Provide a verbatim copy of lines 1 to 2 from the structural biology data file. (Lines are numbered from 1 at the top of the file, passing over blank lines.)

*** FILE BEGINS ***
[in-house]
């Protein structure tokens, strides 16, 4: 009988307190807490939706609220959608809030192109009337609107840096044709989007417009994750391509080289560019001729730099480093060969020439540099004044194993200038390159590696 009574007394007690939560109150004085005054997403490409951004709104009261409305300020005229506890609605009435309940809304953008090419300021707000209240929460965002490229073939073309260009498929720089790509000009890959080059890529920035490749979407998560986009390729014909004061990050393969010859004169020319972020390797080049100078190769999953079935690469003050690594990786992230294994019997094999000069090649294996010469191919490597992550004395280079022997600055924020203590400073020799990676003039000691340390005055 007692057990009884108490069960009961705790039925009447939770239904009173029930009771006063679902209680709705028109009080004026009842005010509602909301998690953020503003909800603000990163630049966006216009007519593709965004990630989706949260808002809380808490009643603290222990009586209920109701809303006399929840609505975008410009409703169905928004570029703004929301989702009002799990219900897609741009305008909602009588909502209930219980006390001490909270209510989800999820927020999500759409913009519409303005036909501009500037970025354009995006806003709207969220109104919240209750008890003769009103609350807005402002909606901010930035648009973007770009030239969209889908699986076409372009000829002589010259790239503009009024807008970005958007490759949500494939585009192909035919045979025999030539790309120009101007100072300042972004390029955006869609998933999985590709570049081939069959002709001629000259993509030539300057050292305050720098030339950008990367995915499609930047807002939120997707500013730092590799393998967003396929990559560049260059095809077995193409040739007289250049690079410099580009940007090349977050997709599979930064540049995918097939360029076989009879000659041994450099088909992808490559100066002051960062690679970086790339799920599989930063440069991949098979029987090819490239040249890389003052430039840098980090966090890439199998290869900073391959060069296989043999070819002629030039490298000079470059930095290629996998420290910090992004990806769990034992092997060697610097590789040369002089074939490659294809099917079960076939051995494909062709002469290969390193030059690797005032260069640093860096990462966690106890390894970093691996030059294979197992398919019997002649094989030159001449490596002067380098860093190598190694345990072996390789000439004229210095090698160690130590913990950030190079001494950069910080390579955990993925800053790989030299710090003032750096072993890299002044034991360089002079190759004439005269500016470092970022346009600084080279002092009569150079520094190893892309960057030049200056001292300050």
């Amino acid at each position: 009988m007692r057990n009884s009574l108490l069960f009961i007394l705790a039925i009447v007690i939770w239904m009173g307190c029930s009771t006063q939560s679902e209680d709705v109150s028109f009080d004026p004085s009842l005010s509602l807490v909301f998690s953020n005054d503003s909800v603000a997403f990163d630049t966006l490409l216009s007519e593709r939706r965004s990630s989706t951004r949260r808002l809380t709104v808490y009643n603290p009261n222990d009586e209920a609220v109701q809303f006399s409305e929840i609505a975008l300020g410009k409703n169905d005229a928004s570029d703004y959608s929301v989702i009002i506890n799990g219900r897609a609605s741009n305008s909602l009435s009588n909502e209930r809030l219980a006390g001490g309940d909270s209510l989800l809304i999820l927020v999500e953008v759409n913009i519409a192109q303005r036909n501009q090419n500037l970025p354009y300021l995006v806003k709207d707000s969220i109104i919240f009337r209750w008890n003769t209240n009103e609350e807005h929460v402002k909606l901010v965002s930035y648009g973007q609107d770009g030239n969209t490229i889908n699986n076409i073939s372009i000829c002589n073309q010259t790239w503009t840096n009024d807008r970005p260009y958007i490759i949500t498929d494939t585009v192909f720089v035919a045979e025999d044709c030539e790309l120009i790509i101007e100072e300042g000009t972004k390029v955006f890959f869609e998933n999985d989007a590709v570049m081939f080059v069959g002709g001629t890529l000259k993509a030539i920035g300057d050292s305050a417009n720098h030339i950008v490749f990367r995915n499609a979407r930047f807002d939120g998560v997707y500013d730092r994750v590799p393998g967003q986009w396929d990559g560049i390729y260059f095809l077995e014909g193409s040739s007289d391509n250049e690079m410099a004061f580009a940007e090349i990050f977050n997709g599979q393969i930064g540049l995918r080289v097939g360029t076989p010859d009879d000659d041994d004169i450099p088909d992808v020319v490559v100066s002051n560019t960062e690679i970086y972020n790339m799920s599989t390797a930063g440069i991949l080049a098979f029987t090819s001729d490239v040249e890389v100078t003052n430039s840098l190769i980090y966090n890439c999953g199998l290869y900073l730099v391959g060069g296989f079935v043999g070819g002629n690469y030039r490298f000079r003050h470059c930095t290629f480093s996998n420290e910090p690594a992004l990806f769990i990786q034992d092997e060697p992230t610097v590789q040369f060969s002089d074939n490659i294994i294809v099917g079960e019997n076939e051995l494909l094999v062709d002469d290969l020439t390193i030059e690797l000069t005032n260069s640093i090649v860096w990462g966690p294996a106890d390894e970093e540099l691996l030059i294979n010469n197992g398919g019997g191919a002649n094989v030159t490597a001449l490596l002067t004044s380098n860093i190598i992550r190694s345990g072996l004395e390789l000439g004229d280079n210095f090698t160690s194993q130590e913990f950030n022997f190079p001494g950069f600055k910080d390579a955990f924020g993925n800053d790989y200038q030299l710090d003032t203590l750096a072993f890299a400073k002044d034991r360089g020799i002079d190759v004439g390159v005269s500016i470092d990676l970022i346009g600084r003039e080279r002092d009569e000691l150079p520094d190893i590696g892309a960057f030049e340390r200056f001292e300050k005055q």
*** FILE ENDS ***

[in-house]
């Protein structure tokens, strides 16, 4: 009988307190807490939706609220959608809030192109009337609107840096044709989007417009994750391509080289560019001729730099480093060969020439540099004044194993200038390159590696 009574007394007690939560109150004085005054997403490409951004709104009261409305300020005229506890609605009435309940809304953008090419300021707000209240929460965002490229073939073309260009498929720089790509000009890959080059890529920035490749979407998560986009390729014909004061990050393969010859004169020319972020390797080049100078190769999953079935690469003050690594990786992230294994019997094999000069090649294996010469191919490597992550004395280079022997600055924020203590400073020799990676003039000691340390005055 007692057990009884108490069960009961705790039925009447939770239904009173029930009771006063679902209680709705028109009080004026009842005010509602909301998690953020503003909800603000990163630049966006216009007519593709965004990630989706949260808002809380808490009643603290222990009586209920109701809303006399929840609505975008410009409703169905928004570029703004929301989702009002799990219900897609741009305008909602009588909502209930219980006390001490909270209510989800999820927020999500759409913009519409303005036909501009500037970025354009995006806003709207969220109104919240209750008890003769009103609350807005402002909606901010930035648009973007770009030239969209889908699986076409372009000829002589010259790239503009009024807008970005958007490759949500494939585009192909035919045979025999030539790309120009101007100072300042972004390029955006869609998933999985590709570049081939069959002709001629000259993509030539300057050292305050720098030339950008990367995915499609930047807002939120997707500013730092590799393998967003396929990559560049260059095809077995193409040739007289250049690079410099580009940007090349977050997709599979930064540049995918097939360029076989009879000659041994450099088909992808490559100066002051960062690679970086790339799920599989930063440069991949098979029987090819490239040249890389003052430039840098980090966090890439199998290869900073391959060069296989043999070819002629030039490298000079470059930095290629996998420290910090992004990806769990034992092997060697610097590789040369002089074939490659294809099917079960076939051995494909062709002469290969390193030059690797005032260069640093860096990462966690106890390894970093691996030059294979197992398919019997002649094989030159001449490596002067380098860093190598190694345990072996390789000439004229210095090698160690130590913990950030190079001494950069910080390579955990993925800053790989030299710090003032750096072993890299002044034991360089002079190759004439005269500016470092970022346009600084080279002092009569150079520094190893892309960057030049200056001292300050």